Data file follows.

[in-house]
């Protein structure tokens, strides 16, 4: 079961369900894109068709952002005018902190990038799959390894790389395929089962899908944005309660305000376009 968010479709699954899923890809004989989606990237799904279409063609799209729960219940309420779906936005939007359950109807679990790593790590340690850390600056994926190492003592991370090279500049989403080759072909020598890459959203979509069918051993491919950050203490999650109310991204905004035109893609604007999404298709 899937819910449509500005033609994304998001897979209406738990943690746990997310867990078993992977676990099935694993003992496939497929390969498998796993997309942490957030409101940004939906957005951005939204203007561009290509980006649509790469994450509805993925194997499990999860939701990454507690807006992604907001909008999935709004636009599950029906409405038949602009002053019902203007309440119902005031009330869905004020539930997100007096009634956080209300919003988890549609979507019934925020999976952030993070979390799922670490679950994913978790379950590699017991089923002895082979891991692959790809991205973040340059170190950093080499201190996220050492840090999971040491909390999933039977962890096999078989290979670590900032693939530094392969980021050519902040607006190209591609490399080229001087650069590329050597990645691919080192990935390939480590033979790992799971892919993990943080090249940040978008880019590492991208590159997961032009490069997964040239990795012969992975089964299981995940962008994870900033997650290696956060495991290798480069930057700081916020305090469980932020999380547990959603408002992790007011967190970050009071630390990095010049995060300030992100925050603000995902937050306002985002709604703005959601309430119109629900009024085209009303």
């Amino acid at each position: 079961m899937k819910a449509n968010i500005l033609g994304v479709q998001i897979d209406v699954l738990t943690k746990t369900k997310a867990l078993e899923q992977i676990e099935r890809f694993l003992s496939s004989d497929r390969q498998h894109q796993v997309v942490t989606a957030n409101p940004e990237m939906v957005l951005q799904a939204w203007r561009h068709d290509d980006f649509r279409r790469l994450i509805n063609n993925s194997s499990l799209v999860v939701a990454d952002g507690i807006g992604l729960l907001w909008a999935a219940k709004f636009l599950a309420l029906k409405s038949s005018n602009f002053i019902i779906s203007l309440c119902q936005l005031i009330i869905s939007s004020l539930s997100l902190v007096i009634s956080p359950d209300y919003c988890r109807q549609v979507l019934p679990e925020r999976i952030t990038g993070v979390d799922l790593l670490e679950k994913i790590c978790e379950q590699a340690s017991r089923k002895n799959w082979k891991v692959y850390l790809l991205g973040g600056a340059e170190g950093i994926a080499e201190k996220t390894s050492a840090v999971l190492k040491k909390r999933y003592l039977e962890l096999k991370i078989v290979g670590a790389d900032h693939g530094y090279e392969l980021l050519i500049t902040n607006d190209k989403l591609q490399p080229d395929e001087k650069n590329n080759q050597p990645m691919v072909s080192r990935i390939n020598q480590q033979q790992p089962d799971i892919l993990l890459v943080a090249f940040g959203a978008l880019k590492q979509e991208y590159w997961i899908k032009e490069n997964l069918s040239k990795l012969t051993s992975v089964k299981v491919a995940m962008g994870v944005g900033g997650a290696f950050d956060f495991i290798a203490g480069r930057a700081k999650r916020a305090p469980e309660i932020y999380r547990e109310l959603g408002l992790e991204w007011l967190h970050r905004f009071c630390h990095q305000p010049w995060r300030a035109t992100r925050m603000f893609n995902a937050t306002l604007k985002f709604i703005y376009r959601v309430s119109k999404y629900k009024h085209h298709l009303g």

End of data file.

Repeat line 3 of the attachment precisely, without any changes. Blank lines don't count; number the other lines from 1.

């Amino acid at each position: 079961m899937k819910a449509n968010i500005l033609g994304v479709q998001i897979d209406v699954l738990t943690k746990t369900k997310a867990l078993e899923q992977i676990e099935r890809f694993l003992s496939s004989d497929r390969q498998h894109q796993v997309v942490t989606a957030n409101p940004e990237m939906v957005l951005q799904a939204w203007r561009h068709d290509d980006f649509r279409r790469l994450i509805n063609n993925s194997s499990l799209v999860v939701a990454d952002g507690i807006g992604l729960l907001w909008a999935a219940k709004f636009l599950a309420l029906k409405s038949s005018n602009f002053i019902i779906s203007l309440c119902q936005l005031i009330i869905s939007s004020l539930s997100l902190v007096i009634s956080p359950d209300y919003c988890r109807q549609v979507l019934p679990e925020r999976i952030t990038g993070v979390d799922l790593l670490e679950k994913i790590c978790e379950q590699a340690s017991r089923k002895n799959w082979k891991v692959y850390l790809l991205g973040g600056a340059e170190g950093i994926a080499e201190k996220t390894s050492a840090v999971l190492k040491k909390r999933y003592l039977e962890l096999k991370i078989v290979g670590a790389d900032h693939g530094y090279e392969l980021l050519i500049t902040n607006d190209k989403l591609q490399p080229d395929e001087k650069n590329n080759q050597p990645m691919v072909s080192r990935i390939n020598q480590q033979q790992p089962d799971i892919l993990l890459v943080a090249f940040g959203a978008l880019k590492q979509e991208y590159w997961i899908k032009e490069n997964l069918s040239k990795l012969t051993s992975v089964k299981v491919a995940m962008g994870v944005g900033g997650a290696f950050d956060f495991i290798a203490g480069r930057a700081k999650r916020a305090p469980e309660i932020y999380r547990e109310l959603g408002l992790e991204w007011l967190h970050r905004f009071c630390h990095q305000p010049w995060r300030a035109t992100r925050m603000f893609n995902a937050t306002l604007k985002f709604i703005y376009r959601v309430s119109k999404y629900k009024h085209h298709l009303g």